Sam Kelly and The Lost Boys didna need ony introduction an’ rippit intae the first sang, Greenland Whale wi’ rare vigour. I’ powerhouse o’ a band commandit attention fae I’ first nummer and fit impressed me, wis a’ the loons singin’ an takin’ different harmonies fae I’ ward go – mair lads need tae sing, an’ Sam’s band is a braw example of foo powerful a sang is wi’ mony male vices thigither. A muckle soond.
Greenland Whale is found in Volume 1 of the Greig-Duncan Folk Song Collection, as well as in the Mavis, a collection of songs published in Glasgow in 1820. It’s also found in Vaughan Williams Penguin Book of English Folk Songs. It’s been sung by mony tradition bearers an’ source singers doon Sooth sic as the Watersons, Louis Killen an’ up North b’ Isla St Clair; an although A.L. Loyd scrieved “This is the oldest—and many think the best—of surviving songs of the whaling trade.”, Sam Kelly brings this sang richt up-tae-date an’ is a braw openin’ tae his set. Yon wild brakdoon’s at the end telt abdy thit the gig wis stairtin, an’ thit they meant business.
Sam went on tae introduce a sang fae Aiberdeenshire, the Bonnie Lass o’ Fyvie. A sang weel kint an’ sung in competition balladry and in session up in the North East. Bit av’ niver heard sic a braw version as this – the band his added a refrain an’ his injected Bonny Lass o’ Fyvie is in volume 1 o’ the Greig-Duncan Folksong
.Collection an’ fit fine is it tae hear folk fae aa’ the country ower singin’ sangs fae my hame area, an’ nae bein’ afraid tae chainge them up a bit. I’d actually gae as far as sayin’ thit this version is aimaist better than I’ version ye’d normally hear, this wis a giy welcomed reboot. I jist winder far he got it fae! In Jock Duncan’s Springthyme liner notes, it’s said this Bonnie Lass o’ Fyvie wis collected by Cecil Sharp in the Appalachians under I’ title Pretty Peggy O’ an’ thit Fords Vagabond Songs his a version in it tit;ed Bonnie Barbara O’ fich is localised tae Derby. This jist shows I’ universalism o’ folksong – wir aa’ connected an’ we share this muckle tradition. Maist o’ the sangs were fae his new album, Pretty Peggy, aptly titled aifter the quine in the Bonny Lass o’ Fyvie.
Maist singers in the North East canna even pronounce Auchterlass or Garioch, so its giy impressive ti see a loon fae Cornwall pronounce thim richt! A’ the fowk cam fae aa’ the airts an’ pairts o’ England, bit seem ti hae a strang Irish influence an’ soond tae them, which fits sic bonny fin paired wi some sangs fae Scotland.
He gid on tae sing a song fae ower the pond, Stephen Foster’s Angeline the Baker, dating fae 1850, anither een fae his new album. This is the maist catchy ava an’ Sam encouraged the audience tae sing alang.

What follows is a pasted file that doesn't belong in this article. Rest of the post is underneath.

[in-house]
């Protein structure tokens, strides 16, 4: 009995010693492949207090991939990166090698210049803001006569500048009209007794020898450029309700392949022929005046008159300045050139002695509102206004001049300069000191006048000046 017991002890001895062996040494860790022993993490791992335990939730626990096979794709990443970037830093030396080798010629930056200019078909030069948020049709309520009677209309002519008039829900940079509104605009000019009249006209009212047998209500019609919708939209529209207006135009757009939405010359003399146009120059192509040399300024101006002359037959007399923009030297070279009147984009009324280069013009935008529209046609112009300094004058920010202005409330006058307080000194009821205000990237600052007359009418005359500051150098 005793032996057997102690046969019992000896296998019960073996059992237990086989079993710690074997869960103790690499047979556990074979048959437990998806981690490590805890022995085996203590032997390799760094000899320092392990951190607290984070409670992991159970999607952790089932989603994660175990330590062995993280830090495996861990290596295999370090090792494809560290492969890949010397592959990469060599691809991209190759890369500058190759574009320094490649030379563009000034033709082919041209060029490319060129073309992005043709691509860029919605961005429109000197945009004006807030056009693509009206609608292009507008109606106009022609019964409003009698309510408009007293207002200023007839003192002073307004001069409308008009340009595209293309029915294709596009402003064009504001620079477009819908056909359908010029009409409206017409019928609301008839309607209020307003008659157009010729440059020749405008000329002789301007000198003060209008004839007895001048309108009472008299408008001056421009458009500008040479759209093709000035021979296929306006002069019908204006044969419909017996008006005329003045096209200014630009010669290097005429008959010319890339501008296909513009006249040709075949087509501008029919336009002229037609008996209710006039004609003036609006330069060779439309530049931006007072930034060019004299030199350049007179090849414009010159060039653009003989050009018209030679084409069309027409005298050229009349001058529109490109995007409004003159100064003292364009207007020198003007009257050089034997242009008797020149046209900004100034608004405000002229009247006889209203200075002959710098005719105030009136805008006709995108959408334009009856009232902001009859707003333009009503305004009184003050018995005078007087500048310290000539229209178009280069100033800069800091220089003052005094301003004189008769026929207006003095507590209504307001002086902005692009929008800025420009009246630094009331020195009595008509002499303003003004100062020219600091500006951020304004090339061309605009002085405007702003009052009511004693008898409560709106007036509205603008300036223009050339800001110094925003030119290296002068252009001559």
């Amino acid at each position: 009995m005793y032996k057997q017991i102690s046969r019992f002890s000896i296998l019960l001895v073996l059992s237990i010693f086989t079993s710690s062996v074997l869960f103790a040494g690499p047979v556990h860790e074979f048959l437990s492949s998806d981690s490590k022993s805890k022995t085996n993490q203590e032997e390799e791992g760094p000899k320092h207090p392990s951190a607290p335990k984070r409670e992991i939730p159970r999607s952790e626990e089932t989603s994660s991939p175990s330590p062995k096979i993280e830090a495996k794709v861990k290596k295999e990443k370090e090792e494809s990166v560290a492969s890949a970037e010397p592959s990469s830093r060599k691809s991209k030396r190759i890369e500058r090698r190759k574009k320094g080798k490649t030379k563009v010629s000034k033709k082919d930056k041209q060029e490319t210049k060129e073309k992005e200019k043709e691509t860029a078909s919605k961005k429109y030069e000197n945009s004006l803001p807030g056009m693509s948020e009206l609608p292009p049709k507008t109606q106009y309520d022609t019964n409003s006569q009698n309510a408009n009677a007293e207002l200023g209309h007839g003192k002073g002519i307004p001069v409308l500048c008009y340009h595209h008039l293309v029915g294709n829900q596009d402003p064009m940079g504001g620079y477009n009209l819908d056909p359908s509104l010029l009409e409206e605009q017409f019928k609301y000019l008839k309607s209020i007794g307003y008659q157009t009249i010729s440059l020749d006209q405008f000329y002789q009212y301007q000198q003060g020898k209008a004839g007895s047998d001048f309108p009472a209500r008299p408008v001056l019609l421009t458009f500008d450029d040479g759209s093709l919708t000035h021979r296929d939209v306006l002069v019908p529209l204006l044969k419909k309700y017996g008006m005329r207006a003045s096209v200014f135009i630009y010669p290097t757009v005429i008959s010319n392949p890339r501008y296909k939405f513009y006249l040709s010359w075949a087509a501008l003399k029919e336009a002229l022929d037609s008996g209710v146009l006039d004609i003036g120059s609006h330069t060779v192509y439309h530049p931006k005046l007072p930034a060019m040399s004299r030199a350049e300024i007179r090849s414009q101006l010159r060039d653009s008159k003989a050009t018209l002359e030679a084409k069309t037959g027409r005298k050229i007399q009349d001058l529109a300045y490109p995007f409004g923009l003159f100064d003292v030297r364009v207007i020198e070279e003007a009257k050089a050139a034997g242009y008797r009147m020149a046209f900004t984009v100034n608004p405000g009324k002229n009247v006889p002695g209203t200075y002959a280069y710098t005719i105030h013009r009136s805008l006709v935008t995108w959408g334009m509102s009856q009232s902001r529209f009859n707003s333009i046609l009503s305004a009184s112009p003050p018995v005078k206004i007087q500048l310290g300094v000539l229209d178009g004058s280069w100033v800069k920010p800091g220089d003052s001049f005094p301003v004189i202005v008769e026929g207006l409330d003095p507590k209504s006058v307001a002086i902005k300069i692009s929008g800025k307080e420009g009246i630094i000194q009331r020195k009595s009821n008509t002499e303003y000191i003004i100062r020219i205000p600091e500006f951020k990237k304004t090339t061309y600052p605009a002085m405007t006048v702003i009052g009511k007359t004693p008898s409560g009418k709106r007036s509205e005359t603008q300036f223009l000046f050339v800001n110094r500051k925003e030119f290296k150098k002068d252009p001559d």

Sam then gid on ti sing The Singing Ship. And quipped thit the band werena “just playing Scottish songs because they’re in Scotland” – and mechty, he dis them weel guid justice. This sang is a spin basoan Child #243, the Scots ballad, The Daemon Lover, which his bin recorded b fowk the warld ower. This sang gies a darker mair menacin’ take an’ is a braw contrast. He then cairred on with a sang called The Keeper, the room getting giy full, the attention o’ I’ crowd wis fully on the loons, fae were a’ singin. The lads hid only ane mair sang, an’ then they ended wi’ a tune set, which got abdy gan.
I canna help bit feel like the sang tradition is in affa safe hauns, bit I’m impressed at the length and bredth o the repertoire thit Sam sings. His work really his nae “musical or geographic barriers” an’ gies a rare insight inti different pairts o’ the sang tradition, if it be fae England, Scotland, Ireland or far awa.
It’s a giy shame thit this band wis only gien 30-40 minutes, as I wid hae listened a’ nicht lang. Sam’s crystal clear voice certainly groonds him as a contemporary folksinger tae the highest degree. I’d hae thought that the lads wid hae pulled a remarkable load o’ the audience in, an’ I wid hae liked tae hae seen them dee a headline show in ane o the venues wi’ mair capacity.
Since speirin’ them at Sark Folk Festival in 2017, I’ lads jist keep gettin’ better an’ better. This band is ane o’ them thit is jist makin’ folk music cool tae a hale new livil – or at least makin’ yon banjo cool! The band taks aul sangs an’ really pits giy fire inti them, but it shines through that the loons truly respect the Tradition, an’ far the music comes fae.
Mair deets can be foond: www.samkelly.org/
Sam Kelly’s albu can be bocht here: http://www.samkelly.org/shop.php